John Russell Cole entered this world on August 24th 1931 in Platte County, Missouri in a house located on the property that is currently the KCl Airport. He was the youngest of three children bom to George Russell and Lucy Cole. John died peacefully at home on July 7th, 2022, surrounded by his loved ones. John was preceded in death by his wife, Patricia Cole, both of his parents and his two sisters, Mary and Alice. He leaves behind 4 children, Russell Cole (Star), Cindy Leibinger (Jay), Sandy Adams (Robert), and Randy Cole (Barbie), 11 grandchildren and 13 great grandchildren.
As a young boy the family moved to a farm on the outskirts of Liberty where he loved to hunt and trap. He would run his trap lines before leaving for school each moming and soon saved enough money to buy his first bicycle. In his words, "he must have put a million miles on that bike." John often told the story of trapping a skunk and getting sprayed before school. Needless to say, he was promptly sent home.
When John was 18, he was invited to a chili supper, where he was to meet up with a girl that was supposed to be there. But, when that did not work out, he decided it was time to leave. As he backed out and started down the street, he thought to himself, "Wait a minute, there was another girl there that was mighty cute." Well, John turned that car around and went back. This was a life changing decision, for 1 year later, he asked Patricia McClement to marry him.
John and Pat were married on September 17th 1950. In 1954 they built their first home in Liberty just south of the old High School. John and Pat designed and physically built their home together with their own hands. Soon after, they welcomed 4 children, Russell, twin girls, Cindy and Sandy, and their youngest, Randy. As the children grew, they decided it was time to move a little further out of town where there was more room to run and play. John would work all day at the mill then go out and work on building their second house. This is where they raised their children and called home for nearly 60 years. As devoted and loving parents, John and Pat never missed any of the boys' baseball games, the girls' softball games, or band and choir performances.
John was a hard worker. He went to work at 15, mixing mortar and doing carpentry work for Leo Adams until 1955, at which time he went to Desert Gold Feed Mill and worked as a Millwright until 1972. Frank Miller, a childhood friend, called him up and offered him a job in his company, Midland Energy Corporation. John worked for Frank performing many duties as a carpenter, plumber, heating and cooling installer and technician until after Frank passed away. At age 60, John went to work for William Jewell College in the maintenance and plumbing department until he retired at 70 years old.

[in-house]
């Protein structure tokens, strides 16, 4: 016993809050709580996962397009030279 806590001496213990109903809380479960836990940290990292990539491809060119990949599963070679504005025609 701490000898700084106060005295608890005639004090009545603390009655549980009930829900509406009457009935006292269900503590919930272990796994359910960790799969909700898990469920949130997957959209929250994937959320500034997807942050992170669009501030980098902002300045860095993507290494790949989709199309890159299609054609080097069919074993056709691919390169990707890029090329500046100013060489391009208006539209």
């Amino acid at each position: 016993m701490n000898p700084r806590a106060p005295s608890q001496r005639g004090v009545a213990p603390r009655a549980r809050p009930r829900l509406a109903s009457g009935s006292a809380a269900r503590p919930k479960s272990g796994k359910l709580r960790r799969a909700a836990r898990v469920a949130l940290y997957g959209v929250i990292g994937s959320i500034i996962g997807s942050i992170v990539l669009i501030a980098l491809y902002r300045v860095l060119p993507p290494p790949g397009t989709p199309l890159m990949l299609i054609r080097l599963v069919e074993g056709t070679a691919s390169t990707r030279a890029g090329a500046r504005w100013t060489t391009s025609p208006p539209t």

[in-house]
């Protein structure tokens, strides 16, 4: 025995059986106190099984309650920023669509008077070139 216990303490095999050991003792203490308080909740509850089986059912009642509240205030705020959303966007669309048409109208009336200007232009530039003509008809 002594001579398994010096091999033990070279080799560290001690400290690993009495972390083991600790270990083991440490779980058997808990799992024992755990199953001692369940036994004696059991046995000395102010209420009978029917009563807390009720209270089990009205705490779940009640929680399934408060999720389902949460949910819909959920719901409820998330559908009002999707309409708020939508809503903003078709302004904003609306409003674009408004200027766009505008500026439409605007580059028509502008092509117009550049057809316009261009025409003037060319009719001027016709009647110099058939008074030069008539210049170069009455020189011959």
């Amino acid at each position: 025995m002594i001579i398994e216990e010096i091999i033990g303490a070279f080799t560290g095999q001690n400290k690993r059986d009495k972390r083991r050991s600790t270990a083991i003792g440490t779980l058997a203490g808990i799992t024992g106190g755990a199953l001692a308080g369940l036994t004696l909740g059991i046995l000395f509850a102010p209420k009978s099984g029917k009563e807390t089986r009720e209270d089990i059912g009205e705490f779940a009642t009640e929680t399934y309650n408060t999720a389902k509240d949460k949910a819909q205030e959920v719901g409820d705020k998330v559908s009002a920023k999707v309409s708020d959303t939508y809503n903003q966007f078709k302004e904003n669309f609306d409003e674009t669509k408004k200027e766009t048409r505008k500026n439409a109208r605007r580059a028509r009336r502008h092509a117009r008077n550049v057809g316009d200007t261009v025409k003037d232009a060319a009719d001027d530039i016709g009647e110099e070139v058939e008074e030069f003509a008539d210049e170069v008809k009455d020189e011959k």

John and Pat loved to go to all the local country music shows every chance they got and enjoyed traveling to California to visit Randy and his family.
John took great pride in designing and building custom grandfather clocks from rough sawn walnut. He even built his own wood shaping machine in order to make the intricate walnut trim. He made one for himself, one for each of his sons, and sold others.
Family dinners and barbecues were always a highlight, where he enjoyed playing badminton, croquet, and bocci ball...if there was homemade vanilla ice cream, that was a plus! His favorite way to spend a Friday or Saturday evening was playing cards and dominoes with family or friends.
John enjoyed solving problems, be it building something or simply doing a puzzle book. If we were to name everything he designed and built, we would still be here tomorrow. As a blue bird enthusiast, one of the things he built was a bluebird house...more like bluebird hotel, equipped with cameras and heaters in case the first hatching started early and the nights were too cool.
Something that meant the world to John was the friendship he shared with his neighbors, Jose and Linda Rodriguez and Don and Pat Moon. Even after moving nearly 2 years ago due to declining health, John cherished the times Jose would pick him up and take him out for a drive and ice cream or come to the house to visit. They were true friends. John also enjoyed reminiscing about old farming stories with Joel Walker when he came to visit. They went way back to 1960 and had many memories to relive.
If you were to ask family and friends to describe John, here are the words you would hear, hard worker, practical, honest, man of integrity, ethical, innovative, and a mechanical genius.
Something John instilled in all his children was, "If a job is worth doing, it's worth doing it right the first time." So, dad, we kids say to you, "You did it right!"
Visitation will begin at 10:00 am, followed by a service celebrating John's life at 11:00 am, on Tuesday, July 12, 2022, at Park Lawn Northland Chapel, 1-35 at State Route 291, Liberty, MO. Burial will follow in Glenridge Cemetery. In lieu of flowers, memorials are suggested to Kansas City Hospice and Palliative Care or to the Alzheimer's Association.Service Information:
Visitation will begin at 10:00 am, followed by a service celebrating John’s life at 11:00 am, on Tuesday, July 12, 2022, at Park Lawn Northland Chapel, 1-35 at State Route 291, Liberty, MO. Burial will follow in Glenridge Cemetery. In lieu of flowers, memorials are suggested to Kansas City Hospice and Palliative Care or to the Alzheimer’s Association.